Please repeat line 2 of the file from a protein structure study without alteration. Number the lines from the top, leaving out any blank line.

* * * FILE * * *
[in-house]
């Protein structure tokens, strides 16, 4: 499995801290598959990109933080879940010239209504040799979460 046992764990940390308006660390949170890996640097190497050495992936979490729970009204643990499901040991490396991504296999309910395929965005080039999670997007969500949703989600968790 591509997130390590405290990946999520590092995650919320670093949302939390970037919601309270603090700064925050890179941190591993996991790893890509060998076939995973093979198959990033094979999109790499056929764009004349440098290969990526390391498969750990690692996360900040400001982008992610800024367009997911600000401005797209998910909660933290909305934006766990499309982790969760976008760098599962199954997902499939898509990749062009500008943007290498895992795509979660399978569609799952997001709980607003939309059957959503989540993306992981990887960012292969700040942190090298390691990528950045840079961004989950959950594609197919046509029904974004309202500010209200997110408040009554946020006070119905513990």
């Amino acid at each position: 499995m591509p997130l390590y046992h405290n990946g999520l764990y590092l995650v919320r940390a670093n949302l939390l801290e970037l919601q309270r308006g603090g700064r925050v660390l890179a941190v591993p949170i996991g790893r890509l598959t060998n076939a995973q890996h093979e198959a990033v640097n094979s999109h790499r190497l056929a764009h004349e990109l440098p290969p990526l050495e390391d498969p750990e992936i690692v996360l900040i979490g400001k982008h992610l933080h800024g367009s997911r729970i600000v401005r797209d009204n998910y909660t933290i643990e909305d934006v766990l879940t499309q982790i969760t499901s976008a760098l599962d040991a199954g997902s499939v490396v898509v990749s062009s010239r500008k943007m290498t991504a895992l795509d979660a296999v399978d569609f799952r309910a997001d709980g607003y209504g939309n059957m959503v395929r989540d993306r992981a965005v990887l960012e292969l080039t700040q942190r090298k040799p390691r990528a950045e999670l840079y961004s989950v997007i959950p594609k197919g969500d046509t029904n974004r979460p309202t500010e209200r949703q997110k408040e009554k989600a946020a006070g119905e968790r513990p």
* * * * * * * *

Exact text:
């Protein structure tokens, strides 16, 4: 499995801290598959990109933080879940010239209504040799979460 046992764990940390308006660390949170890996640097190497050495992936979490729970009204643990499901040991490396991504296999309910395929965005080039999670997007969500949703989600968790 591509997130390590405290990946999520590092995650919320670093949302939390970037919601309270603090700064925050890179941190591993996991790893890509060998076939995973093979198959990033094979999109790499056929764009004349440098290969990526390391498969750990690692996360900040400001982008992610800024367009997911600000401005797209998910909660933290909305934006766990499309982790969760976008760098599962199954997902499939898509990749062009500008943007290498895992795509979660399978569609799952997001709980607003939309059957959503989540993306992981990887960012292969700040942190090298390691990528950045840079961004989950959950594609197919046509029904974004309202500010209200997110408040009554946020006070119905513990």